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Candidate Watch: Wake County District Attorney Election

Raleigh criminal defense lawyer Joe Cheshire said it best when he told the News & Observer:

“[Wake County elected District Attorney] Colon [Willoughby] is a very nice man and I think he has brought a real steadiness and integrity to our justice system here,” said Joseph B. Cheshire V, a Raleigh defense attorney who has challenged him in court on numerous occasions over the years. “I go all over the state and I see an awful lot of turmoil of all different kinds in prosecutors’ offices, and we haven’t had that here.”

While defense attorneys often disagree with particular decisions or policies of the Wake County District Attorney’s office, for nearly 30 years – over 7 terms – he has run a scandal-free office that has been steady and done credit to Wake County’s Courthouse.

If you think that’s faint praise, you need to consider that the Wake County District Attorney is responsible for prosecuting many of the political corruption cases and politically sensitive cases such as the Moral Monday cases, in addition to the normal run of the mill crimes associated with a county that is nearly 1 million people.

Also consider that the same thing – steadiness – cannot be said of surrounding counties. While the prosecution of Raleigh DWI lawyer James Crouch in 2011 for issues involving altering court documents in DWI cases is a scandal of sorts that brought down a sitting District Court judge, it did not implicate Mr. Willoughby’s office. (Indeed, the DA’s office moved quickly to resolve the matter, recognizing the pall it cast over the courthouse.)

While Judge Leon Stanback has restored steadiness to Durham County’s DA office, this comes after two elected Durham County DAs – Mike Nifong and Tracy Cline – were removed from office for misconduct.

Johnston County has had its own problems: A DWI fixing scandal led to the conviction of defense lawyers, a Johnston County prosecutor, and a deputy clerk of court.

Wake County has not had issues like that.

Who Might Run?

UPDATE: Judge Mangum told supporters on Facebook that he is filing for re-election as District Court Judge, and will not seek the DA’s office.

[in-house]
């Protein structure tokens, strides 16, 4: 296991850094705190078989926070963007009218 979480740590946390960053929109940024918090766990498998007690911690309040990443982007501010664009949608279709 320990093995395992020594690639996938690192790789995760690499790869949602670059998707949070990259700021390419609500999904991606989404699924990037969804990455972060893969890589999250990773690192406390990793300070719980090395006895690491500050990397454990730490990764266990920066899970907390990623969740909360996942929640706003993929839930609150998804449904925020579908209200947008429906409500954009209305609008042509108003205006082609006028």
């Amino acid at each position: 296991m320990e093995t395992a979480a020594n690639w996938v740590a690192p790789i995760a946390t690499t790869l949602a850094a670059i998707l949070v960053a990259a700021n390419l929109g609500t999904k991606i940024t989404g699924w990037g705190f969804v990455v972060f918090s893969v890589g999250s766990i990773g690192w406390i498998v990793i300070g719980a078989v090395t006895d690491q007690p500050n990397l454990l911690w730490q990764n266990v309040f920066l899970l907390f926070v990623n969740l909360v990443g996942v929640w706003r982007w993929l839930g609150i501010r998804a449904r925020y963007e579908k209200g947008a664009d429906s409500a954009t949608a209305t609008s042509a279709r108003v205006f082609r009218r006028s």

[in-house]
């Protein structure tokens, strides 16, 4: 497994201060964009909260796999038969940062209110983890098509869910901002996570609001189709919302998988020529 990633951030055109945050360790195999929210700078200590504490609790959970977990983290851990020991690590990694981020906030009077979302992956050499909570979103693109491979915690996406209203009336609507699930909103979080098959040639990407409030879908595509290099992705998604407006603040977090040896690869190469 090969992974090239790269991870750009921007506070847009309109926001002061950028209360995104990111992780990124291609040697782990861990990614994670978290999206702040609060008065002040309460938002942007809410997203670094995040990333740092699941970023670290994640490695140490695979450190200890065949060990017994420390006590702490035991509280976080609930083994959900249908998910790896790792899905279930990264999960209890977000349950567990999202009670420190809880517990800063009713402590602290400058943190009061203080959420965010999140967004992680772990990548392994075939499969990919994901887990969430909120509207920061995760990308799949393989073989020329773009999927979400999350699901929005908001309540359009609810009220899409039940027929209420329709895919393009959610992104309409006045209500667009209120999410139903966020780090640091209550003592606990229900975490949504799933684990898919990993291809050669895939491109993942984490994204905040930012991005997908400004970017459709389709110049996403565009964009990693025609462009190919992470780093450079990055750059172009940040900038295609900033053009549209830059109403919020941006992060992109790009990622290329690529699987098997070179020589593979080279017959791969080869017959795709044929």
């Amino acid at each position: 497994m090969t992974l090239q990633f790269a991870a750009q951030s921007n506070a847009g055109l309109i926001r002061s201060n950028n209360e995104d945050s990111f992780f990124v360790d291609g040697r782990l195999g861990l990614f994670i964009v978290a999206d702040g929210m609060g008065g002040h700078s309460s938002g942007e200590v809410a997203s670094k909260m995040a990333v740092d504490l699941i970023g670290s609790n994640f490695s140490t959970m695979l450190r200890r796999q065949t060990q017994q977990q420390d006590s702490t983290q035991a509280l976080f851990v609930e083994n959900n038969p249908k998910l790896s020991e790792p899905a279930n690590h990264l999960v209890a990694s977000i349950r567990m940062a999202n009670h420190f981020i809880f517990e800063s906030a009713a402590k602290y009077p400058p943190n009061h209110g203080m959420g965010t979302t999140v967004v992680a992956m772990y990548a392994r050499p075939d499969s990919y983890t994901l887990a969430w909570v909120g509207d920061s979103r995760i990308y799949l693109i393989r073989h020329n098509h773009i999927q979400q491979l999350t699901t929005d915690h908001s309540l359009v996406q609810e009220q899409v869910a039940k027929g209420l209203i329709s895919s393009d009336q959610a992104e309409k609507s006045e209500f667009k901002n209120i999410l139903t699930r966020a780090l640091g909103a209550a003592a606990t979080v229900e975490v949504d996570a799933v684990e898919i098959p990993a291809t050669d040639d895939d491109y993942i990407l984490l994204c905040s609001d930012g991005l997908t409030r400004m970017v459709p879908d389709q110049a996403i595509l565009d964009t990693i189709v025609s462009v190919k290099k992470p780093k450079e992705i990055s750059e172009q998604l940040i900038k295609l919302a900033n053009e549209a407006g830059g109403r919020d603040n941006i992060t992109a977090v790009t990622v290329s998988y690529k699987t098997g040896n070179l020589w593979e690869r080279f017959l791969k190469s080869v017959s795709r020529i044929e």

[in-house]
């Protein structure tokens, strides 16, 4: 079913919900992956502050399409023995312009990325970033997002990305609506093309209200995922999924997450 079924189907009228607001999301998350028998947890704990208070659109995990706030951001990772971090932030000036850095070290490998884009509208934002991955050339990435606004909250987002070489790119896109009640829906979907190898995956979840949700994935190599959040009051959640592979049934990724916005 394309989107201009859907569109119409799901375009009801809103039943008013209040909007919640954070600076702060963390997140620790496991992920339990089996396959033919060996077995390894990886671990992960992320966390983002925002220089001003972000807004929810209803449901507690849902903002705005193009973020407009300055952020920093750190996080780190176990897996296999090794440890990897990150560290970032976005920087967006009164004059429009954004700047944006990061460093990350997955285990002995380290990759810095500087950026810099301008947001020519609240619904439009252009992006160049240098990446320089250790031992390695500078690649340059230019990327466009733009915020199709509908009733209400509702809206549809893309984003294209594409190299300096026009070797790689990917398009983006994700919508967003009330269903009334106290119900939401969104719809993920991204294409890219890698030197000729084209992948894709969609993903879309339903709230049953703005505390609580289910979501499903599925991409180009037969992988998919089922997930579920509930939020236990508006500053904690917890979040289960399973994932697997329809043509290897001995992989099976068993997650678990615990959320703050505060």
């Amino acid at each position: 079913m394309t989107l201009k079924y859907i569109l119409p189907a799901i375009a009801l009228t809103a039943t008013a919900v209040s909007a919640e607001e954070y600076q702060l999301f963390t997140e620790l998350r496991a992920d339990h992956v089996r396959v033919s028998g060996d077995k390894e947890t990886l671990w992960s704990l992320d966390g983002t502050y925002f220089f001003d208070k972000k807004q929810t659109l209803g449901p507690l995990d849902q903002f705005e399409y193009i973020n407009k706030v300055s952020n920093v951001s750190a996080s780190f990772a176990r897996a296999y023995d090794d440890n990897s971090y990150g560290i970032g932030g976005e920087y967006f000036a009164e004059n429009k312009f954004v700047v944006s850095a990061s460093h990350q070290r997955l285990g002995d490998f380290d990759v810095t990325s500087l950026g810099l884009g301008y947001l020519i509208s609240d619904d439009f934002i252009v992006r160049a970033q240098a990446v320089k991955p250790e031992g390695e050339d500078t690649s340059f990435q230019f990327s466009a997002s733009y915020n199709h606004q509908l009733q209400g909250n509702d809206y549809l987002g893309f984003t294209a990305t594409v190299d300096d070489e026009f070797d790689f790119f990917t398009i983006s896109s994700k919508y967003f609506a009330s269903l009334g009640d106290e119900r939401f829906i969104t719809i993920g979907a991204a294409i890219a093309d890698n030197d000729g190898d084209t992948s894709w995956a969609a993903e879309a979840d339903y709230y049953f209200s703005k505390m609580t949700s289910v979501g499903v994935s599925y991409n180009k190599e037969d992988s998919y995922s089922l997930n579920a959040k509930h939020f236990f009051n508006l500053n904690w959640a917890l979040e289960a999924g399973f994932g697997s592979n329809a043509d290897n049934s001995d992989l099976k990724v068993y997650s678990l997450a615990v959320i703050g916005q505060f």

The News & Observer reported that District Court Judge Ned Mangum is considering a possible run for the office. While District Court judges are elected in non-partisan races, Judge Mangum is a registered Republican. As I said on earlier this week, this year is likely to be a Republican year because of the inevitable backlash against the president’s party in an off-year election during his second term. In addition, Wake County is a swing county that went for Obama in 2012 because moderate Republicans crossed over, but elected a Republican in the open congressional seat, and has a Republican dominated county commission. (The Wake County School Board has gone back and forth, and is now led by the Democrats, but probably only because the overly politicized nature of the School Board’s redistricting plan encouraged Democratic voters to come out, and offended moderate Republicans.)

Whoever can win the Republican primary will have a good start on the general election. While others might throw their names in the hat, Judge Mangum, if he chooses to run, has many of the right credentials. He grew up in Raleigh, graduated from Broughton High school, went to State for his undergraduate degree, then got his law degree from the University of North Carolina.

After law school, Judge Mangum was an assistant district attorney in Wake County working for Colon Willoughby, where he prosecuted serious felonies – violent crimes, murders, gang-related offenses, robberies, and burglaries. He was known as a tough prosecutor.

He joined the District Court bench in January 2008, and was elected in 2010. He is running for re-election, although state law would require him to give up that re-election campaign if he were to choose to run for District Attorney.

Judge Mangum is well respected among his colleagues, and on the defense side of the bar. He is very smart, and regarded as fair. Importantly, he gives both sides a fair hearing before making a determination.

Obviously a Judge’s job is different from a prosecutor’s job, but in many respects the elected District Attorney has to be able to listen to different sides, including the defense bar, even while deciding to vigorously prosecute crimes.

As a defense lawyer, I probably wouldn’t agree much of what any District Attorney decides – such is the nature of the adversarial system. However, I could be sure that someone like Judge Mangum would give a fair hearing, and would not be full of surprises that ruin the steadiness that Wake County has come to expect from its elected District Attorney for 28 years.



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